Admit it he won’t. It’s a fight he has no interest in winning, let alone engaging. “I just wanna see what’s out there, that’s all. It isn’t personal,” he says in a tired tone, though he knows her words ring true. The further he can get from her, the better off he’ll be.

“They’re gonna turn you into some kind of liberal idiot, you know that right?” she says, pulling a cigarette from her rear pocket and giving it a light. “You’ll be wanting to kill unborn babies before Thanksgiving.”

He sighs, his heart sinking with the realization that the conversation is pointless, that no explanation exists to justify his exit. “It isn’t a big deal,” he says in a desperate effort to end the discussion.

And to his surprise, the words work. She leans back against the steps, cigarette between her full lips, her lungs pulling in and out, bringing an orange ember at the end of her mouth to life. Cars pass by, some strolling in search for parking, others honking in demand for more space, and they watch in collective silence. Their path together has come to an end despite the lies they say, despite the promises they share. He knows she’ll find someone else and she knows he’ll never return.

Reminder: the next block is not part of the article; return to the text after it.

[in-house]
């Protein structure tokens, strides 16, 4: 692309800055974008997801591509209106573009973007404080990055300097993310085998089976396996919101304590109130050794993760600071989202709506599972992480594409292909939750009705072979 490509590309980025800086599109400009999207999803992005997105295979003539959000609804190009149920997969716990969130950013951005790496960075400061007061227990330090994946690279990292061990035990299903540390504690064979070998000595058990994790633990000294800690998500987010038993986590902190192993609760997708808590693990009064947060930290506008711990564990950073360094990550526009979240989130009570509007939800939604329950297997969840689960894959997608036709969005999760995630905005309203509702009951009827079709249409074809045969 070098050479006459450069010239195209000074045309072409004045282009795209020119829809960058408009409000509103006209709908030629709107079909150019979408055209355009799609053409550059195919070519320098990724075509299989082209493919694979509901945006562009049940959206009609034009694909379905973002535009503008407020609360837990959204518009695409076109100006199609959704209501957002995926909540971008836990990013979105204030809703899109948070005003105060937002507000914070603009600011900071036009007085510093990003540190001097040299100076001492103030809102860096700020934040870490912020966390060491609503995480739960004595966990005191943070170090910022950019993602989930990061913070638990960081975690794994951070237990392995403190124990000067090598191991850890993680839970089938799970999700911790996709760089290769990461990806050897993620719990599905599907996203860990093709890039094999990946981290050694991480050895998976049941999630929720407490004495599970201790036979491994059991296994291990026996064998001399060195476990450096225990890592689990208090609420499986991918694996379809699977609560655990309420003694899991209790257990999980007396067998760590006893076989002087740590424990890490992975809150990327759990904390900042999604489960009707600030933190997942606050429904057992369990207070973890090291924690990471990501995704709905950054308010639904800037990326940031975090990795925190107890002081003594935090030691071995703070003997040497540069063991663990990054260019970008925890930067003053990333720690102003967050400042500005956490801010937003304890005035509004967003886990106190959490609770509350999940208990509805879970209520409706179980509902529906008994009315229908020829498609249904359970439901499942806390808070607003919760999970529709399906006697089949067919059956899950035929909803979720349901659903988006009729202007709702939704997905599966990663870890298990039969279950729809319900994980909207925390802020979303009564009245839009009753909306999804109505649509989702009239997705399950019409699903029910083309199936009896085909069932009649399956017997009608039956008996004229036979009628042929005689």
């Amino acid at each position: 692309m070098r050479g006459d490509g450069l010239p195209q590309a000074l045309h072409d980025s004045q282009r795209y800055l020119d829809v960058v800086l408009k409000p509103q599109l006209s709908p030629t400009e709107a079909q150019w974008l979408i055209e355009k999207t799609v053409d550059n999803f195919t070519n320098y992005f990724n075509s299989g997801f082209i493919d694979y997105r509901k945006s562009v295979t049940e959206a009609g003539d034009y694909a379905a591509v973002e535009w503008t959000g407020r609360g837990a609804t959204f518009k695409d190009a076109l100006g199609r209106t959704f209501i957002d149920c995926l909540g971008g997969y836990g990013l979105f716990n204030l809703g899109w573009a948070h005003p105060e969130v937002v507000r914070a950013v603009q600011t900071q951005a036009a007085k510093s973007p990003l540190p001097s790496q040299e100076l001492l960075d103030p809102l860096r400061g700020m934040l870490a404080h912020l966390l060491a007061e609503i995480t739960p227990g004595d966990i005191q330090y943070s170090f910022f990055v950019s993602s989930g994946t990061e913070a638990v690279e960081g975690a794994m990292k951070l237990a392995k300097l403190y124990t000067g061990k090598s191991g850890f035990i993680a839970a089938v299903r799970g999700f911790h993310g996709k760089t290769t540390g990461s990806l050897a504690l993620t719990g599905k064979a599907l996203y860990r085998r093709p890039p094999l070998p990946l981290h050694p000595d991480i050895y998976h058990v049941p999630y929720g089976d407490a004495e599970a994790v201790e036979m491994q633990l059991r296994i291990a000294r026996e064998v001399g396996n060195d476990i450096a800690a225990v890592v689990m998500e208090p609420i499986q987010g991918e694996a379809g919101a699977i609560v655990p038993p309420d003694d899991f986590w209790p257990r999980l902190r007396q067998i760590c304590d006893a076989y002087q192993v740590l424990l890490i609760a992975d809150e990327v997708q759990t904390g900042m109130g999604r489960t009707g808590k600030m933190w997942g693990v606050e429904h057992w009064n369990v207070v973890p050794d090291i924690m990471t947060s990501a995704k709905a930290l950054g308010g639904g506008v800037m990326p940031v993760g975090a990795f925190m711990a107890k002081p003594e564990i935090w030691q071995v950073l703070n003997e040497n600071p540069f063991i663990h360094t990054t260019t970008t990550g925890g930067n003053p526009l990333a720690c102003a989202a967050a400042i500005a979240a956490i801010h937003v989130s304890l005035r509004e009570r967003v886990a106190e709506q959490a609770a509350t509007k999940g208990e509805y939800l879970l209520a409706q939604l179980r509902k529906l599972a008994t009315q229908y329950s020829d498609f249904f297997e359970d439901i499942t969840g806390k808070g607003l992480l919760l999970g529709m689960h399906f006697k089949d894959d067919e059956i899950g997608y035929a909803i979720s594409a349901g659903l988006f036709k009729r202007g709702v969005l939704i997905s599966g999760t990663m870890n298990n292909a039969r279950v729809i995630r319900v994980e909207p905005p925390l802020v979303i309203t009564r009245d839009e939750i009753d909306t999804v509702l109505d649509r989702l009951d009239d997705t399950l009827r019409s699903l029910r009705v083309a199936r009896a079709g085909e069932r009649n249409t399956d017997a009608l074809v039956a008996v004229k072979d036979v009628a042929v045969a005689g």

“Are you staying over?” she asks, ignoring the situation that’s come to pass. The whiskey has gotten to her, and she’s ready for more company, ready for comfort from her departing friend.

His elbows dig into his knees. His feet grind on the stairs. Turning, he looks back at her and the concrete steps leading to her door. “Sure,” he says, disappointed by his own relenting. “I guess I can stay.”